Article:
Last week, we began studying plot and conflict. A few days ago, I shared the Jot Thoughts activity we used to build our anchor chart. Here’s one more idea for conflict and one for plot.

Conflict Magazine Sort

I’ve shamelessly stolen this idea from an amazing teacher I’ve had the pleasure to observe. She works in another school in my district, and she’s full of creativity and enthusiasm. So, my interpretation of her idea … I cut out lots of pictures from magazines and gave them to students. They discussed the type of conflicts they saw in the pictures and classified them as internal or external and character vs. ____. Then, we made collages to hang on the wall around our anchor charts. They’ll help us remember what we’ve learned.

And one humorous response … I had intended students to use the other side of this picture, but they trimmed it down to show their true thoughts about Justin Bieber.

Plot Lesson

Even though they were introduced to the idea in 7th grade, stages of plot is always a struggle for my 8th graders. Identifying the climax of a story just takes a lot of practice to get good at. So, I teach the concept as follows:

1. Define the term plot – the series of events in a story.

2. Picture Book! I read a picture book aloud for the class, and we pause for teams to note plot events … simple, the things that happen in the story. We cut out little squares and write one event per square. I like to use the book Elbert’s Bad Word by Audrey Wood. Elbert’s internal conflict is his struggle to control himself and not say a bad word, but the author personifies the word, so it’s quite easy to track the rising action … as the conflict grows more complicated. It’s also pretty simple to find the climax because all of the characters literally stop and stare at Elbert in anticipation of how the conflict will be resolved. Plus, it’s a fun book for older kids. They love that it’s about a bad word and are so angry that the book never tells what exactly that bad word is that Elbert uttered.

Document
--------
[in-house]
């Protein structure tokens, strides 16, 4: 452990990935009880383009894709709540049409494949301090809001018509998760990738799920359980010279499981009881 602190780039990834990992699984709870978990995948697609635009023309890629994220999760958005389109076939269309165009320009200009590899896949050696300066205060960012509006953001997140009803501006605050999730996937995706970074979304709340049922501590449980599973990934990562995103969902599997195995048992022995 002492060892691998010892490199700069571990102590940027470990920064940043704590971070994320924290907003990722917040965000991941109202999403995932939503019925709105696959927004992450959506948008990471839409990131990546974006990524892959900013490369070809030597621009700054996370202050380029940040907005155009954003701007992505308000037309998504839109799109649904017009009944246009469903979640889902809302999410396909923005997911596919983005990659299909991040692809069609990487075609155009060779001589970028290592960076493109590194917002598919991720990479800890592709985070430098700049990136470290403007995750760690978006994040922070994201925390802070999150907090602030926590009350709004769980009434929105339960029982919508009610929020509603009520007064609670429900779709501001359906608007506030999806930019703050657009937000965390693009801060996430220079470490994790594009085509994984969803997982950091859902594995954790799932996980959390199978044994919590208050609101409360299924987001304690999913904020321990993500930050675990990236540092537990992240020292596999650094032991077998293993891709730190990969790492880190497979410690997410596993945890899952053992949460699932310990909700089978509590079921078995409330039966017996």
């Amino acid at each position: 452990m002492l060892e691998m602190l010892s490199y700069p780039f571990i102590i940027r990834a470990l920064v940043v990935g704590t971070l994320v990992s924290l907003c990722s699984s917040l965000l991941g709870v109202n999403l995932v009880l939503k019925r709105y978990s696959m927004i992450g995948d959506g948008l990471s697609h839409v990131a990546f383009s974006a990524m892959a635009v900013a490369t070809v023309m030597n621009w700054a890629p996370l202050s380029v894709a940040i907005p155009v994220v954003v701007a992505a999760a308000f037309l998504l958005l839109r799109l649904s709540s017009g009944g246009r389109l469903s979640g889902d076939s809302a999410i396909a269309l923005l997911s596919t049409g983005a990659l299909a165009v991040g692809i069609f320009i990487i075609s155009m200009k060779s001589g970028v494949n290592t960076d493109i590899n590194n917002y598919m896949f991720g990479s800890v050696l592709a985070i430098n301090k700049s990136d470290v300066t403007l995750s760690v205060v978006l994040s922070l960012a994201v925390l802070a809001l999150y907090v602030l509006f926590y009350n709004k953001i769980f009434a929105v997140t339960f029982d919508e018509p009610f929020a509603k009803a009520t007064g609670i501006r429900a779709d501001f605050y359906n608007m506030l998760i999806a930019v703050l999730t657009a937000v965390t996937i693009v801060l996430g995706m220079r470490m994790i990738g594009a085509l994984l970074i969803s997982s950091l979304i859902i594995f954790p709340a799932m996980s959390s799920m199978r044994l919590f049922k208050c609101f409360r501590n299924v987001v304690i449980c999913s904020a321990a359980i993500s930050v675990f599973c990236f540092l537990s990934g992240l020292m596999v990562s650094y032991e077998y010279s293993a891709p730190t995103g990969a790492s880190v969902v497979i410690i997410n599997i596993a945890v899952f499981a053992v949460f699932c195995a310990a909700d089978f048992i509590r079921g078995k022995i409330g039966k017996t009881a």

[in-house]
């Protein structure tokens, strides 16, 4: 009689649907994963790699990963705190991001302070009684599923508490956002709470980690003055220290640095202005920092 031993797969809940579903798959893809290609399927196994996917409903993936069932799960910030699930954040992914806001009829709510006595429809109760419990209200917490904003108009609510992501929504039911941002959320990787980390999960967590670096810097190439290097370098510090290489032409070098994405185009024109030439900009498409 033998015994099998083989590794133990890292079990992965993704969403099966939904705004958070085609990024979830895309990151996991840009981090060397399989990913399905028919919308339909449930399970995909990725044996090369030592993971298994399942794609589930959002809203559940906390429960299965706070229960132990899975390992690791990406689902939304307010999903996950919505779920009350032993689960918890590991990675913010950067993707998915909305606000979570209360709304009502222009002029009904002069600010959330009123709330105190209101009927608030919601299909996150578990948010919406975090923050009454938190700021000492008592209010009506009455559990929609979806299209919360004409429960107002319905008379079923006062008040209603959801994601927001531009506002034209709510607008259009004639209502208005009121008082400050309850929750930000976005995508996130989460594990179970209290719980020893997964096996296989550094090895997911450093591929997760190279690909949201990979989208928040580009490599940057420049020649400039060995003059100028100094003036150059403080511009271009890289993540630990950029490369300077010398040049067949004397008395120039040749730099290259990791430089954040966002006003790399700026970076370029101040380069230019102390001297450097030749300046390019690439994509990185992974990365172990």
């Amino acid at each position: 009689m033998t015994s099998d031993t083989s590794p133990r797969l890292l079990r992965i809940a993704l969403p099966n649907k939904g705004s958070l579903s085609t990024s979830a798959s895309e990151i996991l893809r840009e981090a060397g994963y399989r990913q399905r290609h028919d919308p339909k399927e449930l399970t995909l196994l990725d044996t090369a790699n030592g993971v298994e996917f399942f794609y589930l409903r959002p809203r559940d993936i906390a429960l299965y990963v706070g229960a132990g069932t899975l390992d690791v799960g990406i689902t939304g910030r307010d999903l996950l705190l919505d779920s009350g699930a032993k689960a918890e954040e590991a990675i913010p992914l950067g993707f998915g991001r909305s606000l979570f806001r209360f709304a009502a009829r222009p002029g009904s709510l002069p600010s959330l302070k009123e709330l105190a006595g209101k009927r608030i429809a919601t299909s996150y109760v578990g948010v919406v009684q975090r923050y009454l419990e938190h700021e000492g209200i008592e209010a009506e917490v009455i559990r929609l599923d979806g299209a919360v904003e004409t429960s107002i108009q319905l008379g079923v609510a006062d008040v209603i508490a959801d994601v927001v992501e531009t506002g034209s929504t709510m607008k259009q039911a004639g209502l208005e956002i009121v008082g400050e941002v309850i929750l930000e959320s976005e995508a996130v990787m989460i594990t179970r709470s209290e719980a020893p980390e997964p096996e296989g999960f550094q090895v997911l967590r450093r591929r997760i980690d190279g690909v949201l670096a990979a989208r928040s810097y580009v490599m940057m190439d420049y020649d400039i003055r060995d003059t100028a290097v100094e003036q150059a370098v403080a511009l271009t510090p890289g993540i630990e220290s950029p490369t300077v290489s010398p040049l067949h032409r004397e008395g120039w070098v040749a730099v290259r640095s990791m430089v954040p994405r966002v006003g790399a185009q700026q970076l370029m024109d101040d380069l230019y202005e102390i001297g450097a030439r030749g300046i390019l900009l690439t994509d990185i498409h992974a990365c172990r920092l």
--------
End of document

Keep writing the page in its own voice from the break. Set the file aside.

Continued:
3. Introduce the stages of plot. We draw a large plot diagram into our journals and begin labeling and defining the stages. As we define each stage, we classify the plot events we listed on our sequence squares. As they do this, I post a plot diagram on the wall that will stay up all year. We’ll use it with all the stories we read.

4. Then, the students work as a team to arrange their squares onto their own plot diagrams. Even though we have already discussed each event and even labelled them by plot stage, I still find this activity brings up great conversations. They don’t all take it in the first time we talk about it as a whole class, and the small group discussions are great!

The result . . .

Next week, I’ll place out a literacy center students can choose. They will have several picture books to choose from, and they’ll create their own plot diagrams. We’ll also repeat the activity a few times as a class with shorter stories and with The Tell Tale Heart, our study for the week.

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Filed under Elements of Literature, Lesson Ideas